Thaci also is affected by the latest war crimes wild card, but he has different problems. First, his overall stature and ability to manage the country’s foreign policy have diminished considerably since the initiative he co-authored with Alexander Vucic to swap territory as part of a deal that would include Serbian recognition was greeted with howls of fury at home and abroad. Second, his party could have a hard time maintaining power even if Thaci somehow manages to avoid a new election. Third, occasional indications the United States would accept a land swap deal so far do not suggest Washington is ready to commit to pushing for one, and domestic opposition to the idea in both Kosova and Serbia remains considerable. Neither Vucic not Thaci has no Plan B.
The poisonous relationship between Thaci, Haradinaj, and other important Kosovar politicians trumps the fact that the tariff and land swap initiatives are not automatically contradictory. Border changes and tariff removal could happen as part of an overarching deal – by creating a new reality that would be real “normalization.” Nevertheless, there is little chance of any such arrangement and, of course, furious resistance by domestic, international, and academic opponents of any such development will not go away. The inertia enabling the status quo of momentary political geography remains powerful, no matter that serial US and EU celebrations since 1878 of supposed “final status” in the region have proven to be rhetorical fools’ gold.
Meanwhile, Vucic, unlike the Kosovars, would benefit if Pristina reverses itself on the tariff and the desultory EU-mediated dialogue resumes. The Serbs would be able to use such a tactical victory to highlight the possibility they can join the EU without having to recognize Kosova. Once again, Vucic would look like the adult in this room and could use his burnished international stature to further marginalize the unimpressive collection of political opponents he has to deal with at home. Regarding Kosova, Vucic would be able to sit back while politics in Pristina unravel. He could continue to play the Russians off against the chaotic constellation of Western governments and the EU.
The critics should turn off their sirens and give Vucic and Thaci credit for constructing a general outline of an agreement on a hot-button issue in the face of certain domestic and international opposition. This proposal presented an opportunity to open a dialogue regarding how best to organize negotiations on a settlement between the two countries and among the squabbling politicians on each side. Instead, knee-jerk rejection by the internationals, who continue to dismiss any idea created by locals instead of themselves, reinforced the prevailing stasis. The dangers inherent in the land swap and the diplomatic freeze created by Haradinaj’s tariffs should not have led the foreign diplomats and experts to forget that they still have not produced any approach of their own robust enough to get the protagonists talking about more than technical trivialities. Next time authorities on different sides of still-simmering Balkan disputes agree on an approach to negotiating a potentially dangerous problem, it would be helpful if Western overseers would ignore their public intellectuals and work with the authors of a new initiative – whatever problems it has — instead of slamming the idea down a priori. This is what enabled the 2001 Ohrid Agreement between Macedonians and Albanians and the recent Prespa deal between Greece and what became the Republic of North Macedonia.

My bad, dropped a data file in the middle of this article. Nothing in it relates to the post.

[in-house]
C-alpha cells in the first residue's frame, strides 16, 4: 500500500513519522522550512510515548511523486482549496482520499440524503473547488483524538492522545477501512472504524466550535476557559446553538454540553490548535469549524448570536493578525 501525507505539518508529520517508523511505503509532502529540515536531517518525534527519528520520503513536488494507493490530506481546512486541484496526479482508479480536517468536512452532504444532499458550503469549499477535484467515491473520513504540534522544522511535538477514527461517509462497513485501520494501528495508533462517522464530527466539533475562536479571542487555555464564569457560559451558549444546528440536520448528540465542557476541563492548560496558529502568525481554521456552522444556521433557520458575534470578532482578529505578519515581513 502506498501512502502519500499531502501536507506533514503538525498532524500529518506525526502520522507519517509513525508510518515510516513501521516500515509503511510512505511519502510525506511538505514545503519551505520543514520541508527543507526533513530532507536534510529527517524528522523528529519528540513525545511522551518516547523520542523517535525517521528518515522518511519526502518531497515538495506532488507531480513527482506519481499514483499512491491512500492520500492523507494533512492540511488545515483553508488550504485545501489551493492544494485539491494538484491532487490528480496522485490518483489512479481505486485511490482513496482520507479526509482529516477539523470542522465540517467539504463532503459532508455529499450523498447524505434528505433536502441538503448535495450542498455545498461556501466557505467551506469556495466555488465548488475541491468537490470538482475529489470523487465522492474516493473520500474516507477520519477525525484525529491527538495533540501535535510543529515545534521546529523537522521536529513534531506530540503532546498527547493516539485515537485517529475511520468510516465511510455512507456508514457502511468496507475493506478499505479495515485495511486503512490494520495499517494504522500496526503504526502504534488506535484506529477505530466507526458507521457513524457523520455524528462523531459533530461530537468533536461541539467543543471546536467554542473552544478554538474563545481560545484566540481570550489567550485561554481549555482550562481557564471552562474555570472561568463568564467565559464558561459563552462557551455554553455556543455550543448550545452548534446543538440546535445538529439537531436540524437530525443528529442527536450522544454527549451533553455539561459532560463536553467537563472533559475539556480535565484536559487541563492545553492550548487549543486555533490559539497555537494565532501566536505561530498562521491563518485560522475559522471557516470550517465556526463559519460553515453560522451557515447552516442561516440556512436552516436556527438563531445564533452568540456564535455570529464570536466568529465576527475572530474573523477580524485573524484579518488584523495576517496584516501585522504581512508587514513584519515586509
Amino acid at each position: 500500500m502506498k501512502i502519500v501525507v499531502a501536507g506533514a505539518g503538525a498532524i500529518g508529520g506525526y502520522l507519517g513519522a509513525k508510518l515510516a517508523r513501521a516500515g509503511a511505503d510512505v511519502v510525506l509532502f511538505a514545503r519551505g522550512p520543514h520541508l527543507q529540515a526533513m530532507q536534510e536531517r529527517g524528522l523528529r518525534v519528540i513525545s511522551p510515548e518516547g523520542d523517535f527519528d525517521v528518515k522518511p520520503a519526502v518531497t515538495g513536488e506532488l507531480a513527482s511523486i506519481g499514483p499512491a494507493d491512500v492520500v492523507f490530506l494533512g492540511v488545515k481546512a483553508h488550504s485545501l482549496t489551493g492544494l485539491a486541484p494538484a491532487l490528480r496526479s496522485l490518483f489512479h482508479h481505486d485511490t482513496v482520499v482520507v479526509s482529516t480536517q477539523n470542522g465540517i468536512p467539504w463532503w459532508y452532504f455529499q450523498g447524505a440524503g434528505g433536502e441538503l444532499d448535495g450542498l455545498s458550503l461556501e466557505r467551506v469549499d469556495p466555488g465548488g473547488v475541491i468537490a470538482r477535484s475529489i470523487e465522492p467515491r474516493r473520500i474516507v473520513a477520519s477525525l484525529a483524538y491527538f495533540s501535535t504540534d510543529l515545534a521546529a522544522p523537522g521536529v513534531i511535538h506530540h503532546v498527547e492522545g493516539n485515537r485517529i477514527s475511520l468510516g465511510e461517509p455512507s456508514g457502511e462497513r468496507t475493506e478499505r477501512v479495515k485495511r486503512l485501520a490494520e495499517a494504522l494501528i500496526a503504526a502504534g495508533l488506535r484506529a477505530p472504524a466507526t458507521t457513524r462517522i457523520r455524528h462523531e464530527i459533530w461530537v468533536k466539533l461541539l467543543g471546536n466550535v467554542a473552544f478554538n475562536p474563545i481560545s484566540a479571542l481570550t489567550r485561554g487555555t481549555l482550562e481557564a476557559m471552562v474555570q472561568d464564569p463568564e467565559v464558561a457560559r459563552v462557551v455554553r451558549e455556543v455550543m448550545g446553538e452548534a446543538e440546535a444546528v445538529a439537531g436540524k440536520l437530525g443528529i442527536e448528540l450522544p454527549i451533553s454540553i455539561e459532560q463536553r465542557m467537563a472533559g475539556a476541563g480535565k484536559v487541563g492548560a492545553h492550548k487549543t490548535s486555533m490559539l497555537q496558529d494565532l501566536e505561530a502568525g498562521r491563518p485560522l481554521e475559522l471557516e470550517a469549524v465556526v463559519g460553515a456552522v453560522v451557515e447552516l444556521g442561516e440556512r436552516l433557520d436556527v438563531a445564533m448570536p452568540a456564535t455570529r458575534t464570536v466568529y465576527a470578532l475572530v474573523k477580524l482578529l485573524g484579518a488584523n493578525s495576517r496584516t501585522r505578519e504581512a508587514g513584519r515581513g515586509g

The larger point is that only arrangements created and committed to by local authorities might lead eventually to what Karl Deutsch called a “security community.” Without going into recent arguments between constructivists and their critics about this concept, there is no evidence great powers – whether allies or rivals – can force contestants in a contested region for more than a limited time to accept a demand that they resolve their conflicts. Either the larger powers themselves engender conflicts that originate in or spillover into limnal security zones, or their rival patron-client relationships lead the system to break down. That has been the pattern in the Balkans (and Middle East) since the period of Ottoman decline. It will not be possible to know whether Balkan authorities and social activists are willing or able to effective take charge of their own geopolitical futures unless and until the big powers finally get out of the way.
David B. Kanin is an adjunct professor of international relations at Johns Hopkins University and a former senior intelligence analyst for the Central Intelligence Agency (CIA).
The views expressed in this article do not necessarily reflect those of TransConflict.